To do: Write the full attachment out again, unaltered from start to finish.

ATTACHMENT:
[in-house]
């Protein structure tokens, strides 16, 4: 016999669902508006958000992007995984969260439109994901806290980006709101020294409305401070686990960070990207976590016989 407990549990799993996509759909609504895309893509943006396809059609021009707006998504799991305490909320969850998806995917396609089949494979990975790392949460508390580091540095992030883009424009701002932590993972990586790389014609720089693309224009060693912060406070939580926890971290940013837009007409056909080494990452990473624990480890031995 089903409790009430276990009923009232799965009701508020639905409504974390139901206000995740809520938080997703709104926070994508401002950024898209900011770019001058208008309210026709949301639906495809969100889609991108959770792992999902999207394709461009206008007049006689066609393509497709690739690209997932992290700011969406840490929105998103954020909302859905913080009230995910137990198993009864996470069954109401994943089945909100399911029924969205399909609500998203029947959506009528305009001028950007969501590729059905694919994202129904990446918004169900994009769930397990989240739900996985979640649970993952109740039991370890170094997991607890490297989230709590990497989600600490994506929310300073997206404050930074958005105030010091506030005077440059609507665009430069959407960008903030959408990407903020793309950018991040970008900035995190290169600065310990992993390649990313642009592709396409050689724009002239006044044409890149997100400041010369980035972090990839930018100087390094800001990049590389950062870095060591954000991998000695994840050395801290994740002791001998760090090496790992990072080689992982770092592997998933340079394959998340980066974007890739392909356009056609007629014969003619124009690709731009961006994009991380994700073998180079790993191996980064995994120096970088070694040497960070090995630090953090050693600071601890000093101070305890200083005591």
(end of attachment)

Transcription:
[in-house]
């Protein structure tokens, strides 16, 4: 016999669902508006958000992007995984969260439109994901806290980006709101020294409305401070686990960070990207976590016989 407990549990799993996509759909609504895309893509943006396809059609021009707006998504799991305490909320969850998806995917396609089949494979990975790392949460508390580091540095992030883009424009701002932590993972990586790389014609720089693309224009060693912060406070939580926890971290940013837009007409056909080494990452990473624990480890031995 089903409790009430276990009923009232799965009701508020639905409504974390139901206000995740809520938080997703709104926070994508401002950024898209900011770019001058208008309210026709949301639906495809969100889609991108959770792992999902999207394709461009206008007049006689066609393509497709690739690209997932992290700011969406840490929105998103954020909302859905913080009230995910137990198993009864996470069954109401994943089945909100399911029924969205399909609500998203029947959506009528305009001028950007969501590729059905694919994202129904990446918004169900994009769930397990989240739900996985979640649970993952109740039991370890170094997991607890490297989230709590990497989600600490994506929310300073997206404050930074958005105030010091506030005077440059609507665009430069959407960008903030959408990407903020793309950018991040970008900035995190290169600065310990992993390649990313642009592709396409050689724009002239006044044409890149997100400041010369980035972090990839930018100087390094800001990049590389950062870095060591954000991998000695994840050395801290994740002791001998760090090496790992990072080689992982770092592997998933340079394959998340980066974007890739392909356009056609007629014969003619124009690709731009961006994009991380994700073998180079790993191996980064995994120096970088070694040497960070090995630090953090050693600071601890000093101070305890200083005591």